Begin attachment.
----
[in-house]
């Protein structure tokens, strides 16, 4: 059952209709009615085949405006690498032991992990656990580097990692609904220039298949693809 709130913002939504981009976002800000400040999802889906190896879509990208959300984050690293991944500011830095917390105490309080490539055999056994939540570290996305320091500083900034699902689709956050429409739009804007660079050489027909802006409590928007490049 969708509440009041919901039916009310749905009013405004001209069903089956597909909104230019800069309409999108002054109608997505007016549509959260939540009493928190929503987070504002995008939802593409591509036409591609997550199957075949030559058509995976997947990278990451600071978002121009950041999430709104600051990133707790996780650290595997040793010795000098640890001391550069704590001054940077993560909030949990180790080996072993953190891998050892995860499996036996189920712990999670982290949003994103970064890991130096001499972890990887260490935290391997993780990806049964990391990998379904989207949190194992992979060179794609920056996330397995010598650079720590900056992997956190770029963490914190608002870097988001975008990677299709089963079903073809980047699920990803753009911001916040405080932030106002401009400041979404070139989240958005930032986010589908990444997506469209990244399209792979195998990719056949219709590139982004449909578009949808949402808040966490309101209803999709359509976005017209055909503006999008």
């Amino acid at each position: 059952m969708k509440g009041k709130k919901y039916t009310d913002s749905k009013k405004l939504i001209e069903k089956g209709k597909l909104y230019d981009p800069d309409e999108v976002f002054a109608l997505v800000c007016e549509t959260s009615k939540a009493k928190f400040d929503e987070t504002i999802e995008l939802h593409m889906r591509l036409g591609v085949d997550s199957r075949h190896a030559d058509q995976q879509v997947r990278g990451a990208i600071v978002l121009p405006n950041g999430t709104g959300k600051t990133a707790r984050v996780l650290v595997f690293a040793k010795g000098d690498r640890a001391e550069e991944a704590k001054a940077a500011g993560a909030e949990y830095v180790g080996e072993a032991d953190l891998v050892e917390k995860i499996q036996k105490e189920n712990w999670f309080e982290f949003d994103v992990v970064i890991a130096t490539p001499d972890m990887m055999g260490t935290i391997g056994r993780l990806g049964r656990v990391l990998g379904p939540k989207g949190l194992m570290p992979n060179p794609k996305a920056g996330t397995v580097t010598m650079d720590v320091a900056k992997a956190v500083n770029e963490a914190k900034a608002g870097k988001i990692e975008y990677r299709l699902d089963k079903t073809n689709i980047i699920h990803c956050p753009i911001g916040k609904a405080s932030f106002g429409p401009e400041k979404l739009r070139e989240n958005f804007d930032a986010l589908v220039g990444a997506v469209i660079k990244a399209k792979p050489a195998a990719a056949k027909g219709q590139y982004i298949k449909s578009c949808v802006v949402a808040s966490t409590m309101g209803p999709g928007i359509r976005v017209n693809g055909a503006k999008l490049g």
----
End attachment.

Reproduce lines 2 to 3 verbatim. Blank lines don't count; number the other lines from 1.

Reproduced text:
């Protein structure tokens, strides 16, 4: 059952209709009615085949405006690498032991992990656990580097990692609904220039298949693809 709130913002939504981009976002800000400040999802889906190896879509990208959300984050690293991944500011830095917390105490309080490539055999056994939540570290996305320091500083900034699902689709956050429409739009804007660079050489027909802006409590928007490049 969708509440009041919901039916009310749905009013405004001209069903089956597909909104230019800069309409999108002054109608997505007016549509959260939540009493928190929503987070504002995008939802593409591509036409591609997550199957075949030559058509995976997947990278990451600071978002121009950041999430709104600051990133707790996780650290595997040793010795000098640890001391550069704590001054940077993560909030949990180790080996072993953190891998050892995860499996036996189920712990999670982290949003994103970064890991130096001499972890990887260490935290391997993780990806049964990391990998379904989207949190194992992979060179794609920056996330397995010598650079720590900056992997956190770029963490914190608002870097988001975008990677299709089963079903073809980047699920990803753009911001916040405080932030106002401009400041979404070139989240958005930032986010589908990444997506469209990244399209792979195998990719056949219709590139982004449909578009949808949402808040966490309101209803999709359509976005017209055909503006999008």
């Amino acid at each position: 059952m969708k509440g009041k709130k919901y039916t009310d913002s749905k009013k405004l939504i001209e069903k089956g209709k597909l909104y230019d981009p800069d309409e999108v976002f002054a109608l997505v800000c007016e549509t959260s009615k939540a009493k928190f400040d929503e987070t504002i999802e995008l939802h593409m889906r591509l036409g591609v085949d997550s199957r075949h190896a030559d058509q995976q879509v997947r990278g990451a990208i600071v978002l121009p405006n950041g999430t709104g959300k600051t990133a707790r984050v996780l650290v595997f690293a040793k010795g000098d690498r640890a001391e550069e991944a704590k001054a940077a500011g993560a909030e949990y830095v180790g080996e072993a032991d953190l891998v050892e917390k995860i499996q036996k105490e189920n712990w999670f309080e982290f949003d994103v992990v970064i890991a130096t490539p001499d972890m990887m055999g260490t935290i391997g056994r993780l990806g049964r656990v990391l990998g379904p939540k989207g949190l194992m570290p992979n060179p794609k996305a920056g996330t397995v580097t010598m650079d720590v320091a900056k992997a956190v500083n770029e963490a914190k900034a608002g870097k988001i990692e975008y990677r299709l699902d089963k079903t073809n689709i980047i699920h990803c956050p753009i911001g916040k609904a405080s932030f106002g429409p401009e400041k979404l739009r070139e989240n958005f804007d930032a986010l589908v220039g990444a997506v469209i660079k990244a399209k792979p050489a195998a990719a056949k027909g219709q590139y982004i298949k449909s578009c949808v802006v949402a808040s966490t409590m309101g209803p999709g928007i359509r976005v017209n693809g055909a503006k999008l490049g």